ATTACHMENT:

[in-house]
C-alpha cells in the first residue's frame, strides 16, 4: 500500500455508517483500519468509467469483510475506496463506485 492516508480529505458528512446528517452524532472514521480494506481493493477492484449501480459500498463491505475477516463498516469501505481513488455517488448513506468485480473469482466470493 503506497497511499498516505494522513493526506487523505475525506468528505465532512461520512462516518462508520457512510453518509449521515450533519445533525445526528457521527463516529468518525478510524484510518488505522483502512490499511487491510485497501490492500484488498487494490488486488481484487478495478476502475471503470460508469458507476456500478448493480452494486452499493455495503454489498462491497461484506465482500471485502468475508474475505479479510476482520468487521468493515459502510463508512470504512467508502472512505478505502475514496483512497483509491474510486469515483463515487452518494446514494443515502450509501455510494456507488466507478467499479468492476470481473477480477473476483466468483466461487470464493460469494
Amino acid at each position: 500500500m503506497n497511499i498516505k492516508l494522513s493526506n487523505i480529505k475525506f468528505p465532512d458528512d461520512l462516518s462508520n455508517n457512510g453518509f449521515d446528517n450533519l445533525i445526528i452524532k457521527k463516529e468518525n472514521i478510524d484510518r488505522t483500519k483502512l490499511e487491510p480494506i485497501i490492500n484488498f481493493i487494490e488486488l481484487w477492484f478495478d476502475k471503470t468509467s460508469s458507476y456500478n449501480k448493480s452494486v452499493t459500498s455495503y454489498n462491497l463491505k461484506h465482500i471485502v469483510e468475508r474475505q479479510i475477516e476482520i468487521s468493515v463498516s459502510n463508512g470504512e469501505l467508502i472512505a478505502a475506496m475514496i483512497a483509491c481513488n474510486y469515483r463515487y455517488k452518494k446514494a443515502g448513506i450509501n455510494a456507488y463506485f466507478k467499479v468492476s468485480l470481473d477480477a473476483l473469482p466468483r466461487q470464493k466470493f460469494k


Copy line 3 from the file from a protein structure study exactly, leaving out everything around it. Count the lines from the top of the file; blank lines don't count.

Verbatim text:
Amino acid at each position: 500500500m503506497n497511499i498516505k492516508l494522513s493526506n487523505i480529505k475525506f468528505p465532512d458528512d461520512l462516518s462508520n455508517n457512510g453518509f449521515d446528517n450533519l445533525i445526528i452524532k457521527k463516529e468518525n472514521i478510524d484510518r488505522t483500519k483502512l490499511e487491510p480494506i485497501i490492500n484488498f481493493i487494490e488486488l481484487w477492484f478495478d476502475k471503470t468509467s460508469s458507476y456500478n449501480k448493480s452494486v452499493t459500498s455495503y454489498n462491497l463491505k461484506h465482500i471485502v469483510e468475508r474475505q479479510i475477516e476482520i468487521s468493515v463498516s459502510n463508512g470504512e469501505l467508502i472512505a478505502a475506496m475514496i483512497a483509491c481513488n474510486y469515483r463515487y455517488k452518494k446514494a443515502g448513506i450509501n455510494a456507488y463506485f466507478k467499479v468492476s468485480l470481473d477480477a473476483l473469482p466468483r466461487q470464493k466470493f460469494k